What it is is a decent enclosed mall with a number of interesting shops selling handicrafts and some probably real antiques, along with crafts from nearby Asian nations. Some of the stuff is junky trinkets, but mixed in are some interesting pieces and well-made things you will consider buying.

Of course, if you need junky trinkets as cheap things to bring home to the people feeding your cat, this is the place. We especially found some nice prints by local artists of Malaysia countryside scenes for a few dollars a piece.

Bargaining is allowed, if in a mild, low-key way compared to Chinatown, and browsing is encouraged. There are toilets and a decent if unspectacular food court, and the area right around the market is quite pleasant and colorful, as pictured.

Go with the right set of expectations and the Central Market is worth a visit.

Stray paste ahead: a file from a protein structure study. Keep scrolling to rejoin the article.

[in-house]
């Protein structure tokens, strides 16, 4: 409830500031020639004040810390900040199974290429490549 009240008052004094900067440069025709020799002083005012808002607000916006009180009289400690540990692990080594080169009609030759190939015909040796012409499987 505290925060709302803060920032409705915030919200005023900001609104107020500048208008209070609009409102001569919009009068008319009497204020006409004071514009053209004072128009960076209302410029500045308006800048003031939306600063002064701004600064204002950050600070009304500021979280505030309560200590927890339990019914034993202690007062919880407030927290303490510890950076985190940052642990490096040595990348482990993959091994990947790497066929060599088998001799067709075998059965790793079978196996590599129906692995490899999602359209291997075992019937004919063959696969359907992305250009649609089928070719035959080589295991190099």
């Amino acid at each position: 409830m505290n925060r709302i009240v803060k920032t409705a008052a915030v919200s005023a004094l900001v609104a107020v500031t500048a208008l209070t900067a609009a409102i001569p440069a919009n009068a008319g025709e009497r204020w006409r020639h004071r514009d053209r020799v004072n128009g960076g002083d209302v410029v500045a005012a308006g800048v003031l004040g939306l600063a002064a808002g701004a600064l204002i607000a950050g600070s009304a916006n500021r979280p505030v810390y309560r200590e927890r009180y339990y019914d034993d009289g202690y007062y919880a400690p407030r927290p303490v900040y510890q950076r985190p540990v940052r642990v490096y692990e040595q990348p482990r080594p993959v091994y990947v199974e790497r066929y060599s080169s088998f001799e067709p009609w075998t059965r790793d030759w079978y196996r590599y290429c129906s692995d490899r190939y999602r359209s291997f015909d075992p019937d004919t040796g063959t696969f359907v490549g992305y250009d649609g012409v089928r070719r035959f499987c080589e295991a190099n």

Chinatown

Last on our shopping food chain is the night market in Chinatown, which actually kicks off around dinner time on Petaling Street. Any taxi driver knows where to go. The market is fun if you have never been to this sort of place, but otherwise is a bit toady and run down compared to night markets in other Asian areas.

You can buy fruits and noodles cheaply, and there are all the fake watches, cheap T-shirts and fake DVDs you could possibly want. Prices on all of the above were the same or more expensive than those charged elsewhere in Kuala Lumpur, and we found the bargaining to be a bit mean spirited, as if the vendor was angry that we didn't pay the asked for price. The asked for prices, by the way, were about 50% higher at first than the final price in Chinatown, whereas at the other places bargaining was encouraged within Kuala Lumpur the opening price was not as dramatic. We are told that Chinatown also has its share of pick pocketing, though we experienced no difficulties.

User Feedback

Directly above the subway station to KLCC is “Avenue K”, another shopping mall.

Mid Valley is easily accessible by the commuter train. Take the KTM to “Mid Valley”.

The “IMBI Plaza et al” has a name. “Bintang Walk”.

Chinatown stalls are more numerous during the weekends.

Lee